Data shows that the percentage of addresses using Segregated Witness (SegWit) on the Litecoin (LTC) network is far superior that the percentage using the technical innovation on the Bitcoin (BTC) network.
Segregated Witness essentially segregates the digital signature – which comprises 65% of the space in a transaction – from the transaction data, to allow block size limits to increase. On the Bitcoin blockchain, block sizes are estimated to be able to reach nearly 4 MB thanks to SegWit, despite the 1 MB limit on the network.
Litecoin, a cryptocurrency often seen as the silver to Bitcoin’s gold, was the first cryptocurrency to activate SegWit on its mainnet. Shortly after Bitcoin activated it as well and quickly surpassed its use, but adoption started slowing down. Blockchair data now shows SegWit usage on the Bitcoin network has been dropping since February of this year, while it has been rising on the Litecoin network.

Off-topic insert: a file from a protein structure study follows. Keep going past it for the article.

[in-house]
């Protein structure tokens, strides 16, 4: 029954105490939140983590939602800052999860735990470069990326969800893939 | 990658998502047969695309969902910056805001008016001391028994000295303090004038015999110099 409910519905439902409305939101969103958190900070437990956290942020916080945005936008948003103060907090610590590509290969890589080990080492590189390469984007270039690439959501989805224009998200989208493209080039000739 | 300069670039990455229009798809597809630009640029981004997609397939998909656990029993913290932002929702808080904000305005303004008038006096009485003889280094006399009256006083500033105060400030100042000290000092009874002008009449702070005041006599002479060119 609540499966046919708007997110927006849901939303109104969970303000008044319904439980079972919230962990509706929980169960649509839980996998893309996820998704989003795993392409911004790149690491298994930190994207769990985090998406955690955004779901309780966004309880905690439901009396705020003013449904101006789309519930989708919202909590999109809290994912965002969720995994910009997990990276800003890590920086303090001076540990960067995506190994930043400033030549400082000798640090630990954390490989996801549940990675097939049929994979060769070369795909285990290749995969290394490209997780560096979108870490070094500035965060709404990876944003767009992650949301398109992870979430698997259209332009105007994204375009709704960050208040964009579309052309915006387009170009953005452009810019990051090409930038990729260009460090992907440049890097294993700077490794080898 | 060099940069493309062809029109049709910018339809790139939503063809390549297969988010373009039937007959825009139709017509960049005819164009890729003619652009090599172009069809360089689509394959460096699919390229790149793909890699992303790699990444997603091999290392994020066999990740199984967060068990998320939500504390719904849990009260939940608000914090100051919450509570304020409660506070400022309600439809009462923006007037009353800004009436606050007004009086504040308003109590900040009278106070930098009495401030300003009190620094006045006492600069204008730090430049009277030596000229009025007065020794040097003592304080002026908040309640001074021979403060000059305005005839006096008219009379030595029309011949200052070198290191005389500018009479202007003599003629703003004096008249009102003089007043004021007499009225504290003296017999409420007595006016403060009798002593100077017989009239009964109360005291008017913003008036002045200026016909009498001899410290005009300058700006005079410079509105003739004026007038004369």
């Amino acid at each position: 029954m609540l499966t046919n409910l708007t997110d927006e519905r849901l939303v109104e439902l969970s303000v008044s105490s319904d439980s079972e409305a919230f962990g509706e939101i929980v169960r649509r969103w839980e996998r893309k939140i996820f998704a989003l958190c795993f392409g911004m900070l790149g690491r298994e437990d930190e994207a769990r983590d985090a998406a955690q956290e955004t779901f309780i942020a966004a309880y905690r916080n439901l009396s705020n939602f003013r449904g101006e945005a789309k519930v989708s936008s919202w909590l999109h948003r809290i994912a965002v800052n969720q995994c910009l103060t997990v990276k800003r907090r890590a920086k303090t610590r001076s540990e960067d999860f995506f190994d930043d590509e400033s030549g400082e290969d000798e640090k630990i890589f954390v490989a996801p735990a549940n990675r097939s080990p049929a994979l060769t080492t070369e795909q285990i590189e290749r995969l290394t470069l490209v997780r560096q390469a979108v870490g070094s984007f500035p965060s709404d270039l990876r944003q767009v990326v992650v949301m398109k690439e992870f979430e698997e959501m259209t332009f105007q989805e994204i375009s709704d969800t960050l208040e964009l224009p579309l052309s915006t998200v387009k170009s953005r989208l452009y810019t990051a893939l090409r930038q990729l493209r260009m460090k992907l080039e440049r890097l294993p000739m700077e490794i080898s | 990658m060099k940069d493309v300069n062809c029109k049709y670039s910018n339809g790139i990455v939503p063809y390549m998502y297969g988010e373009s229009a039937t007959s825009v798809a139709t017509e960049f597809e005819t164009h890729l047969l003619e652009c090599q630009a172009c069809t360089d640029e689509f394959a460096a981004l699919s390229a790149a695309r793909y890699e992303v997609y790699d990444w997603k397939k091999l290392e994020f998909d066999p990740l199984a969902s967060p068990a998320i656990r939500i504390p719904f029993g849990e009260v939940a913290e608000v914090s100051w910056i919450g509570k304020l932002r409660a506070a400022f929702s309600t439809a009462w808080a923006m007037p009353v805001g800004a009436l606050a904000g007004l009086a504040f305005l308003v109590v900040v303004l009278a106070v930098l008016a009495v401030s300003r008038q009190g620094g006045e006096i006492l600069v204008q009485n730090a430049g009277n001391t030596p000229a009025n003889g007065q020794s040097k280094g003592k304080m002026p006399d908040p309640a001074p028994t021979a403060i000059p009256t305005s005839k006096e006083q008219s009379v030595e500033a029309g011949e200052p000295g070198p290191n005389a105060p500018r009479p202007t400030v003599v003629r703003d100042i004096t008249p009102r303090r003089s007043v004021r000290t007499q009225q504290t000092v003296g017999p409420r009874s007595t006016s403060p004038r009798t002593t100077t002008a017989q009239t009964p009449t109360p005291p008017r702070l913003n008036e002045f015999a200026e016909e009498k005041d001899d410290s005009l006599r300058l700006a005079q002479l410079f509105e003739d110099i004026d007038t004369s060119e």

SegWit adoption largely depends on cryptocurrency wallet operators and exchanges, as implementing the technical innovation by default allows users to easily transact using SegWit-enabled addresses.
Leading cryptocurrency exchanges like Binance, Coinbase, and Kraken haven’t yet implemented SegWit into their platforms, but have already pledged to do so. In a now-deleted tweet, Binance CEO Changpeng Zhao claimed the firm was looking to add it by the end of the first quarter of this year.
SegWit adoption is seen as a plus in the cryptocurrency community, as the innovation helps better use blockspace and as a result reduce transaction fees and wait times on the Bitcoin network.
Featured image via Pixabay.